Japanese potter Ahimsaby reported that he must “Let the clay do what it wants to do”3 and Mihara also reported, “I consider it my job to help the clay express its beauty. Clay leads, and my hands follow.”4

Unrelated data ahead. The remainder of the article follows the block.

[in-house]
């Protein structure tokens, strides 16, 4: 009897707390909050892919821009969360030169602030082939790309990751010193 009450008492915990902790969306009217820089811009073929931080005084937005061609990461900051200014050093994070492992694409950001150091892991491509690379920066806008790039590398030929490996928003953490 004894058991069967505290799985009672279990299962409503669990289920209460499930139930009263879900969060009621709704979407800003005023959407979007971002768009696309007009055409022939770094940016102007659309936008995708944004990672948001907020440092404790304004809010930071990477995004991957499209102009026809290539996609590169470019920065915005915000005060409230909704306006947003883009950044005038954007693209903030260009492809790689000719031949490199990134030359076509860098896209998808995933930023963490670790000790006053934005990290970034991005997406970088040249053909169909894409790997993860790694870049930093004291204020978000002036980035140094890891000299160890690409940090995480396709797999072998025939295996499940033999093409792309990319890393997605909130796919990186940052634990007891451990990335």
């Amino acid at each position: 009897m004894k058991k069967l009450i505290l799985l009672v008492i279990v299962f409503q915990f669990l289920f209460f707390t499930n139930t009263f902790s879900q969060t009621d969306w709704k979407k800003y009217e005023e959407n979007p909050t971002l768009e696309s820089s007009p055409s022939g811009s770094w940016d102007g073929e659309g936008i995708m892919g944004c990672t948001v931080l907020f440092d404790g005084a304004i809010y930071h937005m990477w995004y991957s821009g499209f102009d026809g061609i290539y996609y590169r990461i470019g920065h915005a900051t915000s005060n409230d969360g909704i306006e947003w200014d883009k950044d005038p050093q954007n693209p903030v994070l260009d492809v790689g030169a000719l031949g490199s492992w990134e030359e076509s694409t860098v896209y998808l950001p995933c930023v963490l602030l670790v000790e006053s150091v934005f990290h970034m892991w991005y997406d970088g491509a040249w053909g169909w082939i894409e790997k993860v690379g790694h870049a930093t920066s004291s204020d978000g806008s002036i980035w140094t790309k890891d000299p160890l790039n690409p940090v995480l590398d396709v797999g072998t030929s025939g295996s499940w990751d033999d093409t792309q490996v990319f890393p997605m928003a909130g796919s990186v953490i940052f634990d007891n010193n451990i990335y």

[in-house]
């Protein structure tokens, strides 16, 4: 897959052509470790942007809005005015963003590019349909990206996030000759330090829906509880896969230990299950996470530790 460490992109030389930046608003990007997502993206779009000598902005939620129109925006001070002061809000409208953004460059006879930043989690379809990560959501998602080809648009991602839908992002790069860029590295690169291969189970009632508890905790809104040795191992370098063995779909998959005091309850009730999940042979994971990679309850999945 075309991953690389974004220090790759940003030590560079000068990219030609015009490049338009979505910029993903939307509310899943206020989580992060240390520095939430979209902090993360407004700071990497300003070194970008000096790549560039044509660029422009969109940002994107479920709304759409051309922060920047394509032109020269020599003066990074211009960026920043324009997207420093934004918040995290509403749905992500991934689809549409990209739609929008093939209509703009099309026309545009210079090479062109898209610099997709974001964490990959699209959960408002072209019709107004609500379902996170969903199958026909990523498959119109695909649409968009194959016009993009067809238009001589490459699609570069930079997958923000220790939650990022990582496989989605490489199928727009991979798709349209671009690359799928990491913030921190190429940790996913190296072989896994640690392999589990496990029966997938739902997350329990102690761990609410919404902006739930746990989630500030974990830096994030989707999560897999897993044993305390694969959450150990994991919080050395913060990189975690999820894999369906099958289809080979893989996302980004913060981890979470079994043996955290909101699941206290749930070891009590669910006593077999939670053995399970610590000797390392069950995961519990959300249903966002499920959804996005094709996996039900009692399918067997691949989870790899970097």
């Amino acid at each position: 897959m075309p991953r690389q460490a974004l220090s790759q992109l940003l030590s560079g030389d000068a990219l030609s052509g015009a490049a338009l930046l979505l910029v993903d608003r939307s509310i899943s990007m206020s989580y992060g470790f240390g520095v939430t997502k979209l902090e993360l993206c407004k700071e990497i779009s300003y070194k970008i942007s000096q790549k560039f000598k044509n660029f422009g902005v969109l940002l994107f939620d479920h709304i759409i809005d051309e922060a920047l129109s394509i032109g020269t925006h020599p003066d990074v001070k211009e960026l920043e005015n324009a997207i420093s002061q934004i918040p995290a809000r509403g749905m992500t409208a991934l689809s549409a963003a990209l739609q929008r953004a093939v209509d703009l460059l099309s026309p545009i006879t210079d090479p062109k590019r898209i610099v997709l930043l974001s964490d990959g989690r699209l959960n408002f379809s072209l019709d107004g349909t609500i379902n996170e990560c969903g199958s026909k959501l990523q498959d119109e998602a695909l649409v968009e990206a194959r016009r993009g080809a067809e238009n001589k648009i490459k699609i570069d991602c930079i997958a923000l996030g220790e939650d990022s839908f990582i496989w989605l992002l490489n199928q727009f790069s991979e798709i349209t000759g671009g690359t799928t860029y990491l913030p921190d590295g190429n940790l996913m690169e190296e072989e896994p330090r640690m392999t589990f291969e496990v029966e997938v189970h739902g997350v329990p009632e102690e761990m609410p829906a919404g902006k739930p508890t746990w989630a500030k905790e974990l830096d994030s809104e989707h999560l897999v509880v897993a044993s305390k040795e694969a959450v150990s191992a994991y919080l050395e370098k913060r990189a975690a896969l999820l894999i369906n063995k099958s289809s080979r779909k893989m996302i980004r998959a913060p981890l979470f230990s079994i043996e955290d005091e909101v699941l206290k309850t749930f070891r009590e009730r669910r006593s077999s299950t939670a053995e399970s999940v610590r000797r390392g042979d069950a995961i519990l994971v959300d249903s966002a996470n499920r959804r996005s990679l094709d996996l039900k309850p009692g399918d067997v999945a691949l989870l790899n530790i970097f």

Interestingly, the creative trance mirrors scientific studies on dreams, for conscious dream states have been found to occur where the individual blocks out the environment and dreams, all the while remaining perfectly conscious.5 Indeed, dreaming has been defined this way: “we dream any time that the following conditions are met: (1) an adequate level of brain activation; (2) a shutting out of external stimuli; and (3) a shutting down of the self-awareness system that helps focus our minds when we are awake.”6 In each of the descriptions of the state of mind of the artist when creating, the artists tell of a shift of awareness from themselves to that of their art form, as though the medium itself has consciousness. They are reporting how they cease to be self-aware; their awareness is shifted, projected into the thing they are making. All that exists in moments of creative inspiration for the artist are the medium and the internal self’s focus on expression. Further, psychological studies of readers has discovered that for some people the experience of reading is like actually “being in the story” and this phenomena is referred to as being an “immersed reader.” This observation is particularly suggestive regarding artistic people because the phenomena of being an “immersed reader” does not happen to everyone. It happens only to some people, just as only some people are regarded as being truly artistically talented.